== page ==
Terrorist ordered deported claims temple supported him, documents say
Published: Friday, November 07, 2008
METRO VANCOUVER – A Sikh terrorist living in Surrey despite an eight-year-old deportation order claims he has survived all this time on payments from people at the Guru Nanak Sikh temple, according to documents obtained by the The Vancouver Sun.
Forty-two-year-old Baljit Ram, identified as a Babbar Khalsa member, went underground for almost a decade and only came to the attention of the Canada Border Services Agency when he was stabbed near Surrey Central SkyTrain on Sept. 30.
Border services enforcement officer Joe Carlson interviewed Ram at Royal Columbian Hospital where he was taken for treatment, the documents say.
Ram told Carlson that “he worked at the temple in Surrey at 72nd and Scott Road,” one report says. “He said he got money from people at the temple when he did volunteer work.”
But temple president Balwant Singh Gill said Ram's claim is fictitious.
“He is lying. I have never seen him around. I don't even know who this guy is,” Gill said Friday. “No volunteer person at the temple gets paid money. We don't give money to anyone like that.”
Gill said he was shocked that someone linked to a banned terrorist group is claiming to attend the moderate temple, which has taken a strong stance against militancy.
In fact, the temple will host a memorial service Sunday to mark the 10th anniversary of the assassination of journalist Tara Singh Hayer, gunned down after writing critically against the Babbar Khalsa.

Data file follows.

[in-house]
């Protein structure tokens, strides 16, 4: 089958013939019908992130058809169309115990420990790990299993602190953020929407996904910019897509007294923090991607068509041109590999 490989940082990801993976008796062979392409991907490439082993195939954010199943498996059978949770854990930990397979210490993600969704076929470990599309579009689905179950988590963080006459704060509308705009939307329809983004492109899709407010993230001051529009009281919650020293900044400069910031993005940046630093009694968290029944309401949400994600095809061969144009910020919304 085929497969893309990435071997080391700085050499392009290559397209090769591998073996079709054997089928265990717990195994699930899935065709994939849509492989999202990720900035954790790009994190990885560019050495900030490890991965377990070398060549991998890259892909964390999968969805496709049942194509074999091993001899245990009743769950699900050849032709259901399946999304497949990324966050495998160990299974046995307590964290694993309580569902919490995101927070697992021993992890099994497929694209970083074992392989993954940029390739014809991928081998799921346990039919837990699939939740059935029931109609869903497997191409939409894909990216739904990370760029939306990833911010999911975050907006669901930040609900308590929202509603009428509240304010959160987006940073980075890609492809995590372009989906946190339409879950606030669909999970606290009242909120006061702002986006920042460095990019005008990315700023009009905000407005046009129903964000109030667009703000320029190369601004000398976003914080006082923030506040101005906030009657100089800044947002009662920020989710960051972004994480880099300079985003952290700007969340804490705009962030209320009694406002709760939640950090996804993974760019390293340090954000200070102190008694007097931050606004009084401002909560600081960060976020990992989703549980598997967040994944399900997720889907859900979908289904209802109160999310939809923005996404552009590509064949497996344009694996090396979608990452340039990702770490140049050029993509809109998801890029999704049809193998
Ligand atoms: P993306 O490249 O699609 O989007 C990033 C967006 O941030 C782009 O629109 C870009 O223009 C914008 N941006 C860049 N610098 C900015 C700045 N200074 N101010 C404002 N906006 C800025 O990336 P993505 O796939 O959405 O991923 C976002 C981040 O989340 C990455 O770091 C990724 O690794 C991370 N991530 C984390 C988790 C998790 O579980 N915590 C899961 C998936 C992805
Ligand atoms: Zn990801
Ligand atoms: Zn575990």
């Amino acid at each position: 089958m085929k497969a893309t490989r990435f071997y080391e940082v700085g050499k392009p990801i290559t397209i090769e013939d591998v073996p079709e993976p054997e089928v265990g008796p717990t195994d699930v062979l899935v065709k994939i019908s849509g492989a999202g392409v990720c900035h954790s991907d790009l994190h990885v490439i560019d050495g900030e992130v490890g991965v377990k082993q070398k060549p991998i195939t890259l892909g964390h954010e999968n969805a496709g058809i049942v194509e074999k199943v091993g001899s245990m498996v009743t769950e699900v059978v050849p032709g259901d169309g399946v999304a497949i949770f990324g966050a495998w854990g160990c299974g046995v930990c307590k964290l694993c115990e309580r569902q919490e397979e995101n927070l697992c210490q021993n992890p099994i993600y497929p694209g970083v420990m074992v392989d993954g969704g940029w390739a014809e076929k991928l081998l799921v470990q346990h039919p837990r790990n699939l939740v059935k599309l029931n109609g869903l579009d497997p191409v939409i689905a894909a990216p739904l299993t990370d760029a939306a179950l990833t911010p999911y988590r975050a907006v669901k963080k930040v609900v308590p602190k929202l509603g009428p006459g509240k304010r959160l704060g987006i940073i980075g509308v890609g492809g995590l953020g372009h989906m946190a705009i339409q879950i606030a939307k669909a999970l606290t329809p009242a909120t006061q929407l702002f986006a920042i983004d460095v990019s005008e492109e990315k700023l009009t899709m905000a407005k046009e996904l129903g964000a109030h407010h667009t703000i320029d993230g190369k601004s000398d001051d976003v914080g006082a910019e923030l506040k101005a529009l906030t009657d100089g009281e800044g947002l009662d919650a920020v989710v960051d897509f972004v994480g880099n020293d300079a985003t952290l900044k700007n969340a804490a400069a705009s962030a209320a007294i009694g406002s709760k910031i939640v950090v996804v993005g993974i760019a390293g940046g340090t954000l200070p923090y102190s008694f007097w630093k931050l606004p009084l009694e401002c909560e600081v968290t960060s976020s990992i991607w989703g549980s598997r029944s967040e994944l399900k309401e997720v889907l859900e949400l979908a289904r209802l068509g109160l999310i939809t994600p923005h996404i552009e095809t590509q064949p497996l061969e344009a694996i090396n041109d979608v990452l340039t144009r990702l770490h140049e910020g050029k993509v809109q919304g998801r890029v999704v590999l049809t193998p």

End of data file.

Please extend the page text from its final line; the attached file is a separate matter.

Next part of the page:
Gill also said he was surprised to learn that an Immigration and Refugee Board decided to release Ram again on a $5,000 bond, given the man had failed to show up for his deportation back in 2000.
Gill said many in the Sikh community are talking about Ram's case, revealed in The Sun on Thursday.
The new documents obtained Thursday say Ram arrived at Vancouver International Airport on May 3, 1998, “and was issued a departure order.”
“Ram subsequently made a refugee claim which was found to be not credible. As well Ram was identified as a member of the Babbar Khalsa (War Crimes case,)” one document says.
While Ram failed to report for deportation more than eight years ago and did not tell Canadian officials where he was, an arrest warrant for him was not issued until February 2008.
“Since receiving the not credible decision from the IRB in May 2000, there has been no contact or information on Ram. Checks of all regular indices have proved negative,” the warrant request says, with x's marked in boxes suggesting searches were done of databases of the Motor Vehicle Branch, Telus, welfare and police.
“I am requesting issuance of this warrant to assist in the location and detention of Ram so that his CBSA file may proceed as normal.”
Surrey RCMP accessed the warrant online after investigators were called out to Ram's stabbing.
Carlson then went to the hospital to formally arrest Ram and interview him.
“Subject says he only worked at the temple. He told me that he has not left Canada since he arrived,” Carlson wrote.
“He told me he has not been in contact with Immigration for years and years. He remembers his hearing in 1998, but has not seen Immigration since. I told him there was a warrant for his arrest for removal and told him that I was arresting him.”
Carlson said Ram was in okay “spirits during the interview in spite of the wounds and IVs in his arms.”
“Subject had been stabbed several times and was bleeding from his left upper arm, right leg and shoulder,” he said.
The Babbar Khalsa was banned as a terrorist group in Canada in June 2003. In March 2005, a judge found the B.C. branch of the terrorist group had plotted the 1985 Air India bombing that left 329 dead.
CBSA media officer Shakila Manzoor said Thursday she could not say what the normal time frame would be before an arrest warrant was issued for someone who failed to show up for deportation.
She said it is the Immigration and Refugee Board that makes the final determination about whether someone will be held in custody, not the CBSA. But she also refused to comment specifically on Ram's case because of privacy laws.